It’s a sad day when classic dives like Keegan’s go under.

Sep 03, 2006 • 11:45

5

Rosemary

That sucks! I had many a hangover talk there with friends who were still drunk!

Keegan’s you will be missed.

Sep 05, 2006 • 13:51

6

gravel

I still had hope that they were just renovating, but alas, that’s not the case. Keegan’s on 109 is history. All romanticism and embellishment aside, it truly was one of the most unhealthy restaurants in town. Like I said, I actually stopped going there awhile back ‘cause I couldn’t handle the grease. Still, the place had its moment. It’ll always serve as an avatar for the “Nighthawks at the Diner”.

Sep 05, 2006 • 14:54

7

vasyl

NOOOOOOOO.

i have been to the wonderful kegans numberless times at 5:20 in the morning on a cold dark winter drinking spree. Discussing life, school, love and lust.

or something…

Alot of the time i was reminded (or told) that i went to keegans simply by ketcup on my shirt rather than short term memory.

this is a travisty. however, since i am now out of school it doesnt suprise me. that whole area is changing and keegans is simply a perfect example of it.
I am just not suprised there is a crane looming over the building.

Sep 06, 2006 • 11:37

8

Kevin Solez

But where are we to go? -when the bars have closed but the cavorting just got good. -when you’re 14 and just want to sit around for hours with friends on a single cup of coffee. -after unusual reverie in the 109st train tunnel (before that too got boarded up). If you asked really nicely with a glint in your eye, they’d put a mess of jalapenos on your poutine.

Sep 10, 2006 • 11:46

9

Emmy

I guess there’s always Dennys…but revolutionary things never happen at Denny’s, just a slew of bland drunkards at the exact same time every morning. Denny’s is a trend, Keegans was…a warm hideout. I really hope they don’t close the one on 97th either. Out of the two, that one is my favorite.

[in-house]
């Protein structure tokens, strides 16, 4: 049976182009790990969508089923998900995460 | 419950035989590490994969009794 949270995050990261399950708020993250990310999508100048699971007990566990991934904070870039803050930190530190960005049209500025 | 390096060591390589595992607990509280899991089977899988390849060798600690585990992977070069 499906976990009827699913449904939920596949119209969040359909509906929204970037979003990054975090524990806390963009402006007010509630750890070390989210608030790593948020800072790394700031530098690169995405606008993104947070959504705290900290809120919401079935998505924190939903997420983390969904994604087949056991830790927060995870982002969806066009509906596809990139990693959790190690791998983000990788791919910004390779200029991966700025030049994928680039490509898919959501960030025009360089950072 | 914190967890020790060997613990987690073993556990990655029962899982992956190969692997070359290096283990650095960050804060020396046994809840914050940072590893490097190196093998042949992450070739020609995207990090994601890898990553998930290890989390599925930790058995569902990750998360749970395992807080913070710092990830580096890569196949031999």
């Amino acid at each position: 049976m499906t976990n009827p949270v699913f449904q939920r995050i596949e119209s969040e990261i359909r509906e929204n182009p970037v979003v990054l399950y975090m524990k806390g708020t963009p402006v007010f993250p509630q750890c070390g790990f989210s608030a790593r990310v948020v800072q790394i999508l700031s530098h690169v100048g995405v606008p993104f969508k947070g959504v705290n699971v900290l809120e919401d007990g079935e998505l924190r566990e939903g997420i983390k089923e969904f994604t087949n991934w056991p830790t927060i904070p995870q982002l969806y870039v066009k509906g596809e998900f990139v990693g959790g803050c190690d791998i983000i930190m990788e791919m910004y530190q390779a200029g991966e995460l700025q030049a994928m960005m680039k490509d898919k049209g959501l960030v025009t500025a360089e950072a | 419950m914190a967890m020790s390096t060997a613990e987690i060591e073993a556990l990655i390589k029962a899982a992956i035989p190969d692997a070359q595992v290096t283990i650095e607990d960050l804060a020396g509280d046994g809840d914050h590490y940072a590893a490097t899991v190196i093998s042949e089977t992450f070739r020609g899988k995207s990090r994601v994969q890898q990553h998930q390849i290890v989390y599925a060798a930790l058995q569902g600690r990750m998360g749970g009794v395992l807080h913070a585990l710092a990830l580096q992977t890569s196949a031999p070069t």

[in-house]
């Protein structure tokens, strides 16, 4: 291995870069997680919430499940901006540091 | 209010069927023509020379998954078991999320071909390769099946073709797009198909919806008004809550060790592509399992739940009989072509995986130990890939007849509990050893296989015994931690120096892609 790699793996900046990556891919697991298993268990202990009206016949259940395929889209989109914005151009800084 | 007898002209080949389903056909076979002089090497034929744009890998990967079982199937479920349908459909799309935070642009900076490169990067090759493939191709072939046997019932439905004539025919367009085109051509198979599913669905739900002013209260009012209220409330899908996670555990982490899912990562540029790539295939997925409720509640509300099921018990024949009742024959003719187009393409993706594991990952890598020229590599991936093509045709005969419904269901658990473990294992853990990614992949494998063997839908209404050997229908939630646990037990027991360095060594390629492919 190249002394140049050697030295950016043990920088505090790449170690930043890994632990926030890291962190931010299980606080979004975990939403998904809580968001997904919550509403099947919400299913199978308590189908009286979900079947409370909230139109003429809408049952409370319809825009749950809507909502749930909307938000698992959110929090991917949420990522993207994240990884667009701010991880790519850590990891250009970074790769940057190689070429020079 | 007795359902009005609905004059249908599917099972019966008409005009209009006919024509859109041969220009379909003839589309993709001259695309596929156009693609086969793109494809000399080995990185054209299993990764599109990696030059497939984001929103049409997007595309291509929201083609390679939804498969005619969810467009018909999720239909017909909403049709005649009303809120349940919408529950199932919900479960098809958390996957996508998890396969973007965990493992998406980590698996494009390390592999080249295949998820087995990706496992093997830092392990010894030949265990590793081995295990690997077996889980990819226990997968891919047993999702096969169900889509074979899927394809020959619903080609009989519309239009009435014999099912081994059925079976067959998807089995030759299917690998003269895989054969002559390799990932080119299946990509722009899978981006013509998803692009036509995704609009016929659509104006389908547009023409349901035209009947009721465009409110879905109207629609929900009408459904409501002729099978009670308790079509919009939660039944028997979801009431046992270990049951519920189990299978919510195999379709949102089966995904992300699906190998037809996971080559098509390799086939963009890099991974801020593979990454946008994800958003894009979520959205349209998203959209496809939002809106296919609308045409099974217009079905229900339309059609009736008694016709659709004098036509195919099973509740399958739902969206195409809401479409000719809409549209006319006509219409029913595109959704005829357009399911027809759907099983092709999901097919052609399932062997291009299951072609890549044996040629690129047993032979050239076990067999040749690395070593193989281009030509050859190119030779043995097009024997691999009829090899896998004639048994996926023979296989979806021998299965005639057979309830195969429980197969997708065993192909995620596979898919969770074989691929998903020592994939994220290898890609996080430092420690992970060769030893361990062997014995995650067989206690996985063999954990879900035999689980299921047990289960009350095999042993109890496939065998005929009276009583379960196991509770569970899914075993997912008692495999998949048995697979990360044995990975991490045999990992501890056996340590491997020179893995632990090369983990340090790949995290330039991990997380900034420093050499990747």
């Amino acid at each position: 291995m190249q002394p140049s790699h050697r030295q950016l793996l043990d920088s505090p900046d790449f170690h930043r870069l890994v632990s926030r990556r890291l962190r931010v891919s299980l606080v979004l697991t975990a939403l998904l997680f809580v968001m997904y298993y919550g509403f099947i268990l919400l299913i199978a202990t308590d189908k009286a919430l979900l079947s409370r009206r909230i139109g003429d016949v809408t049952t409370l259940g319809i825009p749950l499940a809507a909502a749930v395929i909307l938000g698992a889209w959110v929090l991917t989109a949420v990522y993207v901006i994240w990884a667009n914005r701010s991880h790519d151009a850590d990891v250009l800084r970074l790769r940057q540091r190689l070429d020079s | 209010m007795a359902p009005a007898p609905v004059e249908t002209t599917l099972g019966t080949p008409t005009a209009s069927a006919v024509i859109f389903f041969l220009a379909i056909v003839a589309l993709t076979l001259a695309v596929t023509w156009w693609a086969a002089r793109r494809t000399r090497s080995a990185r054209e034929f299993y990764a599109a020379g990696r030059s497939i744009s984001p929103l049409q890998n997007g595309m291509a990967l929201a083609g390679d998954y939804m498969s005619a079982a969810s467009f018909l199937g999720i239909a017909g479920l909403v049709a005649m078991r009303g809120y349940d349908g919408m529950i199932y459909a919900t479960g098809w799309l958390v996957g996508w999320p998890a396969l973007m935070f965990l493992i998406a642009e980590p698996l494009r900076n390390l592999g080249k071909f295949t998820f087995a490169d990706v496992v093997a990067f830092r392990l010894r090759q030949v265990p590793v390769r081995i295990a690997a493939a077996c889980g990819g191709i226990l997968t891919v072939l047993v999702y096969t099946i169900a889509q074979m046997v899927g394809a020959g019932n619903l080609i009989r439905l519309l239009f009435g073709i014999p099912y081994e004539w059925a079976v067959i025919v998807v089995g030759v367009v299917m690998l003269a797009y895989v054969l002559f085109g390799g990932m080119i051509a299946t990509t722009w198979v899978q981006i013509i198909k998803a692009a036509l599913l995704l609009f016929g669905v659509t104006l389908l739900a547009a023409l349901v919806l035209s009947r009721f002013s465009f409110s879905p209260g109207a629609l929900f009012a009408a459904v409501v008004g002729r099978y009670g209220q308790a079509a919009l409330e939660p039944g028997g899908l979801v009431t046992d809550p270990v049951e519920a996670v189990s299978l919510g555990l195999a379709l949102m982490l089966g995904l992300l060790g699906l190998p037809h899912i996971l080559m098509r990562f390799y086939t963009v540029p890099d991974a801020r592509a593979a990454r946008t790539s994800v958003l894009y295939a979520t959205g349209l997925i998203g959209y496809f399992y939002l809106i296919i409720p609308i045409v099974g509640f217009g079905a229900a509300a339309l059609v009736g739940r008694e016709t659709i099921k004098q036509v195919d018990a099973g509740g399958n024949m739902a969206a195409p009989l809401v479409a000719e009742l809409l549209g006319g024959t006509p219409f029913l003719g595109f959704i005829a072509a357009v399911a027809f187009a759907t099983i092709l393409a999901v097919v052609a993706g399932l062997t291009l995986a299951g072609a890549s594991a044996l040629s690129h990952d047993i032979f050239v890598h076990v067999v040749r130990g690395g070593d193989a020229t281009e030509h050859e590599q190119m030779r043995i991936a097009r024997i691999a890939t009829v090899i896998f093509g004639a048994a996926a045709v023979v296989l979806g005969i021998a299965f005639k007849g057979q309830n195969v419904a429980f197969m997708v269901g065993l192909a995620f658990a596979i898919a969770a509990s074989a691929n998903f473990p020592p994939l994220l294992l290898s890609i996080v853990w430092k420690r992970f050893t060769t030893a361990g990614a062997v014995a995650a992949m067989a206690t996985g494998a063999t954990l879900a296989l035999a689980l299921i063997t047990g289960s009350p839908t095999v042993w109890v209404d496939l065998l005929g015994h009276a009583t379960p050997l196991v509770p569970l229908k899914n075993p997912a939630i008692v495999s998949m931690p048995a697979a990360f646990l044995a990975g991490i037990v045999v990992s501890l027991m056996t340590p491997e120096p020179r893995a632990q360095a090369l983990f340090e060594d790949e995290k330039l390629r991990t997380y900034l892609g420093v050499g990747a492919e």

Sep 11, 2006 • 02:48

10

Jocko

When I got here 18 years ago, it was a Humpty’s and then changed hands quite some time ago. But the location and the food (and my occasional need for breakfast before I go to bed at 3:00 or 4:00 in the morning) made the place one of my faovrites in town, even though I hardly ever went there. It was one of my few remaining links to the Edmonton I knew when I first arrived. When everything else was closed at the end of the day I could still find shelter in this twilight zone of food with its Rod Serling omelettes – not only edible but packed full of unwanted but necessary epiphanies.

Sep 13, 2006 • 11:18

Keegan's Door

Keegan's Door

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StreetRag is an urban weblog and podcast about the city of Edmonton, which is located in the province of Alberta, Canada. It is authored by Edmonton-based writer, web advocate, and poet Michael Gravel and is updated frequently with written urban vignettes, amateurish photographs, deuteronomous audio material, barely coherent musings and rambling ecumenical treatises. StreetRag is a love letter to a lonely prairie burg struggling with its big city ambitions and small-town feel.